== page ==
Bob Michaels

June 21, 2010

2 Min Read
Carbon Nanotube Battery Promises to Boost Power, Energy Storage

The pores between the nanotubes shown in this transmission electron microscopy image can store lithium ions in a high-power battery. (Image by Nature Nanotechnology)

Researchers at the Massachusetts Institute of Technology (MIT) have developed a lithium-ion battery with a positive electrode made of carbon nanotubes that delivers 10 times more power than a conventional battery and can store five times more energy than a conventional ultracapacitor, according to MIT's Technology Review.

Because lithium-ion battery electrodes made from carbon nanotubes offer high surface area and high conductivity, they could improve energy and power density over conventional forms of carbon. But working with the material has proved challenging because most methods for assembling carbon nanotubes require a binding agent that lowers the conductivity of the electrode and leads to the formation of clumps of material that reduce the surface area. In contrast, the electrodes made by chemical engineering professor Paula Hammond and mechanical engineering professor Yang Shao-Horn have a high surface area for storing and reacting with lithium. Because lithium is stored on the surface, it can move in and out of the electrode rapidly, accelerating battery charging and discharging.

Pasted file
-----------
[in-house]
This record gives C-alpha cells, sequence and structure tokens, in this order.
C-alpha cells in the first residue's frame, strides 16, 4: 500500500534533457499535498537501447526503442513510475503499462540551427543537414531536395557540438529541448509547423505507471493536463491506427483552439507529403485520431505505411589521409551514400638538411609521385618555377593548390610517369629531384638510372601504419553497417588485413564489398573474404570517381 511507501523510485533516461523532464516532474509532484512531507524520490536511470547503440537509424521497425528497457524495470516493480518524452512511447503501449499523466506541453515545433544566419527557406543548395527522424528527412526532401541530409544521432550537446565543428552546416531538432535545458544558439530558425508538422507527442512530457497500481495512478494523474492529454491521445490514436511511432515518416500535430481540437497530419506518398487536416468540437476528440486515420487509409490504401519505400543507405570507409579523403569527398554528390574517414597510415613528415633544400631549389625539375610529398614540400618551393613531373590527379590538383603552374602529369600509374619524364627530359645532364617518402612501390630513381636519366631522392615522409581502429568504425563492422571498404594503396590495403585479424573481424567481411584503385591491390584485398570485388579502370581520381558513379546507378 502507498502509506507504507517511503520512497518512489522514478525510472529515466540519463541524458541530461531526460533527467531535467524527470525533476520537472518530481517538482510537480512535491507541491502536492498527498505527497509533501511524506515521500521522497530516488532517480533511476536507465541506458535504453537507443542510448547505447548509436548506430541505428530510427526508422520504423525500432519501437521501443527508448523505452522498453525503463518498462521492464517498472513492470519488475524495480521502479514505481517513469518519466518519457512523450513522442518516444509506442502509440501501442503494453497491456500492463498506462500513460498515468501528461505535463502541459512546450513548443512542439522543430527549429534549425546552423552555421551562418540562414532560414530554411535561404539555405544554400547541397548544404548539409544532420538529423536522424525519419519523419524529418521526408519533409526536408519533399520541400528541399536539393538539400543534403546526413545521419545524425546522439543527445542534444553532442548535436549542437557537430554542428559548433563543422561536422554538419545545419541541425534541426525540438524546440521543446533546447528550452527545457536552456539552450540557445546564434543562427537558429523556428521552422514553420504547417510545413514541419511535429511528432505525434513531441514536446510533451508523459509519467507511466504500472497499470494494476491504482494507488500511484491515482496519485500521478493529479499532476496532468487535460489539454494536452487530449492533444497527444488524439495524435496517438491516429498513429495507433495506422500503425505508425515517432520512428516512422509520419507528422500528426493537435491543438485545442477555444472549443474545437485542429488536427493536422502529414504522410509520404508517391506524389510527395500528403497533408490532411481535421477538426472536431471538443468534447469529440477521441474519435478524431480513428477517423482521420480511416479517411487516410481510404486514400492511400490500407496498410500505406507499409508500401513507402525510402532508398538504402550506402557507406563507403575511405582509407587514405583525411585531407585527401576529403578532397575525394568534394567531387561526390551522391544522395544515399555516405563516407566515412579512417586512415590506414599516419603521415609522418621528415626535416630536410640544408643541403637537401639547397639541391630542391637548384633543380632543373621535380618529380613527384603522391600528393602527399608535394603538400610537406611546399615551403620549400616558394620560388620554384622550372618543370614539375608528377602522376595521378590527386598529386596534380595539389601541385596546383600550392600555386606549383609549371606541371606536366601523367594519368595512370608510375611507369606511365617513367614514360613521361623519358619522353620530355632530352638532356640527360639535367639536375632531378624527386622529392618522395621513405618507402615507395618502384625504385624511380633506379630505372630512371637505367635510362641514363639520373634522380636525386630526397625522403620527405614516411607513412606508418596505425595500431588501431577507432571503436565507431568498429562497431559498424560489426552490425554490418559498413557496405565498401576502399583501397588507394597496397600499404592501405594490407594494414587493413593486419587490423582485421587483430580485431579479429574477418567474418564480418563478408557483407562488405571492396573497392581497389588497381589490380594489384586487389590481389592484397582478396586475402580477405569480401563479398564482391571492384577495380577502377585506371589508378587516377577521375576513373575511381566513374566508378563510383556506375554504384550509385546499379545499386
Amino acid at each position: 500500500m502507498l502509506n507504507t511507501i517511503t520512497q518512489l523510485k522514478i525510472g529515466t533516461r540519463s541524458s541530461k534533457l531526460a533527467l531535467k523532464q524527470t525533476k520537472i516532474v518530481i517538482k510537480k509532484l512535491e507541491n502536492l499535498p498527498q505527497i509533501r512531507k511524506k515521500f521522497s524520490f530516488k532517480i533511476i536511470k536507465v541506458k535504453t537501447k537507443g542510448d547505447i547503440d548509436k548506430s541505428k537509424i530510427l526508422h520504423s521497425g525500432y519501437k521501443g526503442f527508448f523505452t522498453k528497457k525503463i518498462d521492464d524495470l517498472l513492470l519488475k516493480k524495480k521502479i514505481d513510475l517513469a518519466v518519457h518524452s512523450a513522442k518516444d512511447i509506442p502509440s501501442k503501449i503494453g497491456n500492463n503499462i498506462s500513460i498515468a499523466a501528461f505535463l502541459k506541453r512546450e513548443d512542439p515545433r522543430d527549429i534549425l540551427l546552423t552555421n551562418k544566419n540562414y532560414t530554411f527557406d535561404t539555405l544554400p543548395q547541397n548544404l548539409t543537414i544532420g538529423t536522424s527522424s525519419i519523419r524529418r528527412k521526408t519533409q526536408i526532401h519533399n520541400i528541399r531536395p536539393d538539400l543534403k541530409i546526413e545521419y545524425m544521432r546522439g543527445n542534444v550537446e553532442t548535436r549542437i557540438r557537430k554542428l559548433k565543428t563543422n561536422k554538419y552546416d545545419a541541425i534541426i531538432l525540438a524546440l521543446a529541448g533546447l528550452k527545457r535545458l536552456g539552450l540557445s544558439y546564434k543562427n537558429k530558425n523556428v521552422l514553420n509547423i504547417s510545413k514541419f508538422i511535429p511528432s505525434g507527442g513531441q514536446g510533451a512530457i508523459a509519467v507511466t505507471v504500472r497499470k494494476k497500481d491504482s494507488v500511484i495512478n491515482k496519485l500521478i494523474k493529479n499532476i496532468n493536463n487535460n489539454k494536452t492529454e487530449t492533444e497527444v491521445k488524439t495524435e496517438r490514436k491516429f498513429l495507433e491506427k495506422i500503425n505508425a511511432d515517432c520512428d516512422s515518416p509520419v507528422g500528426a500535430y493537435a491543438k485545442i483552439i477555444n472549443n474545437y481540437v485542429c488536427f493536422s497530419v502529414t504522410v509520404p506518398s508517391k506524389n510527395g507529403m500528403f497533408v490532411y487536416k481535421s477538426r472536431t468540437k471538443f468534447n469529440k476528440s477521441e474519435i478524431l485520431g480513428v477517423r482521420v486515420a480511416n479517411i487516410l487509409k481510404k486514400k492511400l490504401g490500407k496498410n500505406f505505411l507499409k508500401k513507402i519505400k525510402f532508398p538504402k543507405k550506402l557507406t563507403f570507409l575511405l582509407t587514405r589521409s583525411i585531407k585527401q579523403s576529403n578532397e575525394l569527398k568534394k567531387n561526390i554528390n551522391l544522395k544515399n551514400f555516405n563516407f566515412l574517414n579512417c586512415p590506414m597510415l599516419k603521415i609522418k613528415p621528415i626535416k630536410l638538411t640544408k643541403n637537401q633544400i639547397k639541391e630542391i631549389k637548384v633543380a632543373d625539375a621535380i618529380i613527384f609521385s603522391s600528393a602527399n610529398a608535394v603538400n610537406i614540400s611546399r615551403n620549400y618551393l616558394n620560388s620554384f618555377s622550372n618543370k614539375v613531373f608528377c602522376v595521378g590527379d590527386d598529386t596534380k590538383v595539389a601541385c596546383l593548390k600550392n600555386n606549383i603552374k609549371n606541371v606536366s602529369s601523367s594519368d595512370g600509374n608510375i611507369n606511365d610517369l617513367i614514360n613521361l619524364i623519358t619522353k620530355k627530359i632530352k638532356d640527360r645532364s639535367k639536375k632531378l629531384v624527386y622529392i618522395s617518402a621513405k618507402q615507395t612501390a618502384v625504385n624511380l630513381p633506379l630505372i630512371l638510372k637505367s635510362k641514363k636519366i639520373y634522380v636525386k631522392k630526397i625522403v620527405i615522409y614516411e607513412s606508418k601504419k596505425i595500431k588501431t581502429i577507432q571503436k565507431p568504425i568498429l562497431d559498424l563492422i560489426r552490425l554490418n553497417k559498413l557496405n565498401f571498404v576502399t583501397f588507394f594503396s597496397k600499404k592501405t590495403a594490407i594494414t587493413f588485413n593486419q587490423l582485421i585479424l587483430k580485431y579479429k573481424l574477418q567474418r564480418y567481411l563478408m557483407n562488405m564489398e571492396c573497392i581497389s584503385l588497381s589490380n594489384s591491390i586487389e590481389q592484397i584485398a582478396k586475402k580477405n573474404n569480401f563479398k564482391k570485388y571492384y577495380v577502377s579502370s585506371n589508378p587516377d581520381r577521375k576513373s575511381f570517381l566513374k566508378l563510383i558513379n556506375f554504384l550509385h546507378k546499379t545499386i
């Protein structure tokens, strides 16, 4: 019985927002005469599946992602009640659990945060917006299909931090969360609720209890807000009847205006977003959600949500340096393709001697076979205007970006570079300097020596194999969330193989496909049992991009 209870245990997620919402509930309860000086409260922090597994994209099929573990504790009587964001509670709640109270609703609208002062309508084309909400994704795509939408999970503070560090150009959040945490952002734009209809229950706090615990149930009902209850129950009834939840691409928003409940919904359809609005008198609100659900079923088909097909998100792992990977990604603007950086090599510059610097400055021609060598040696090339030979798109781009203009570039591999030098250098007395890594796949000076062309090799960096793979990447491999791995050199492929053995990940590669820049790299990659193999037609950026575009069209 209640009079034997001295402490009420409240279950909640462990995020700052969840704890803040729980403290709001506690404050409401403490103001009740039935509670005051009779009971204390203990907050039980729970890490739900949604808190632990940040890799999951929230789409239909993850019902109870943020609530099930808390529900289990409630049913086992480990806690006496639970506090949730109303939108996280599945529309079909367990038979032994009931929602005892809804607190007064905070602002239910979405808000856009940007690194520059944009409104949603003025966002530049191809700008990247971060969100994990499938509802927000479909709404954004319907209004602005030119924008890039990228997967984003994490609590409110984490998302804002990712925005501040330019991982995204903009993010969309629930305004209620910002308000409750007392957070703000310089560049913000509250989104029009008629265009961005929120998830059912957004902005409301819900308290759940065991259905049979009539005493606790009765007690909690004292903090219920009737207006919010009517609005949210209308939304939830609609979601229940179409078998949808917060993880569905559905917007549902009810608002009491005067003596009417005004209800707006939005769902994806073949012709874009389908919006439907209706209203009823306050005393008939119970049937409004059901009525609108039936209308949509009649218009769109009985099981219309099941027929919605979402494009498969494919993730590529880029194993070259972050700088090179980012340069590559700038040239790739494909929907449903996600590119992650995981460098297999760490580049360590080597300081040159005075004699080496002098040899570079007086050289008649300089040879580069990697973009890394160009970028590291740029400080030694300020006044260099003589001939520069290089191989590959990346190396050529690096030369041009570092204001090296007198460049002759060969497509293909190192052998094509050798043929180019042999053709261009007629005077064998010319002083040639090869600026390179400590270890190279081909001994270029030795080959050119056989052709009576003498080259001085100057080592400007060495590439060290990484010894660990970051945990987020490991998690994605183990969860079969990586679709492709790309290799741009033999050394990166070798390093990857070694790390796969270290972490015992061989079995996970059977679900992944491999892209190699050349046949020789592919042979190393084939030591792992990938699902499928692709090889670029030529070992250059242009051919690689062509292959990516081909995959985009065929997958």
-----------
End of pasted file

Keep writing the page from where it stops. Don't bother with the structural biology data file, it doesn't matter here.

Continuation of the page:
The MIT researchers' electrode assembly process creates dense, interconnected, porous carbon-nanotube films that do not require fillers. The scientists begin the process by creating water solutions of carbon nanotubes with positively and negatively charged groups. Then, they dip a substrate into the two solutions, causing the nanotubes, attracted by differences in their charge, to cling to one another in uniform, thin layers. When they are heated and removed from the substrate, these films can store a great amount of charge and release it quickly, acting like an electrode in an ultracapacitor.

In an article in the journal Nature Nanotechnology, the MIT team demonstrates that lithium ions in a battery electrolyte react with oxygen-containing chemical groups on the surface of the carbon nanotubes in the film. Because of the large surface area and porous structure of the nanotube electrodes, there are many places for the ions to react. They can also travel in and out rapidly, giving the nanotube battery high energy capacity and power, Shao-Horn says.

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